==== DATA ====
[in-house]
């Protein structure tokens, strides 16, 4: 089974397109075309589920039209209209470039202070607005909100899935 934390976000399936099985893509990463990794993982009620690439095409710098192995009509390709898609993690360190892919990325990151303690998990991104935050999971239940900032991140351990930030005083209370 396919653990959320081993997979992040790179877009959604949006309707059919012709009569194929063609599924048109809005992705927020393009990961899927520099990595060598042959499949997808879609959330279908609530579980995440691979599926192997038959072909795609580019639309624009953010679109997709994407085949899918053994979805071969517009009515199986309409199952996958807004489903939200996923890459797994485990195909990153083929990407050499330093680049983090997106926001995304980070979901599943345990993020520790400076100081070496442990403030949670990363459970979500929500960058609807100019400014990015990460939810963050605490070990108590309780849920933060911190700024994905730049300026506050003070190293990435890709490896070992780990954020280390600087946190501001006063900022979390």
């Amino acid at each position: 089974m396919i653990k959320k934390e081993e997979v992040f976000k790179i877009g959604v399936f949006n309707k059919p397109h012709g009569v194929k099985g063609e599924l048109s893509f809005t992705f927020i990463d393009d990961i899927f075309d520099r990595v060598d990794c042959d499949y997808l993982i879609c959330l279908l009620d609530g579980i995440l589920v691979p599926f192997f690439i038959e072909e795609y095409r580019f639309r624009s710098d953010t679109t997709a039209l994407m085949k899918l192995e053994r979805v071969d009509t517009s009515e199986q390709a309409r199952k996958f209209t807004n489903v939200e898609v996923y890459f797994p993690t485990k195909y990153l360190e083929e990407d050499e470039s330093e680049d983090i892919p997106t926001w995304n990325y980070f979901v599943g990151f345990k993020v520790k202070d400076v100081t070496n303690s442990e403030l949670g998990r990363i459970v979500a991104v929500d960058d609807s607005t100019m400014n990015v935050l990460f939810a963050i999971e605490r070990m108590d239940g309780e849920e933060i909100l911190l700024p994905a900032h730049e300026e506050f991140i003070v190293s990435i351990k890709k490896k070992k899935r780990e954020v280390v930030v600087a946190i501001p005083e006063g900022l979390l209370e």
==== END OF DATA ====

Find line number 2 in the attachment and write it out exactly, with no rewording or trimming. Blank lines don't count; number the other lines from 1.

């Protein structure tokens, strides 16, 4: 089974397109075309589920039209209209470039202070607005909100899935 934390976000399936099985893509990463990794993982009620690439095409710098192995009509390709898609993690360190892919990325990151303690998990991104935050999971239940900032991140351990930030005083209370 396919653990959320081993997979992040790179877009959604949006309707059919012709009569194929063609599924048109809005992705927020393009990961899927520099990595060598042959499949997808879609959330279908609530579980995440691979599926192997038959072909795609580019639309624009953010679109997709994407085949899918053994979805071969517009009515199986309409199952996958807004489903939200996923890459797994485990195909990153083929990407050499330093680049983090997106926001995304980070979901599943345990993020520790400076100081070496442990403030949670990363459970979500929500960058609807100019400014990015990460939810963050605490070990108590309780849920933060911190700024994905730049300026506050003070190293990435890709490896070992780990954020280390600087946190501001006063900022979390």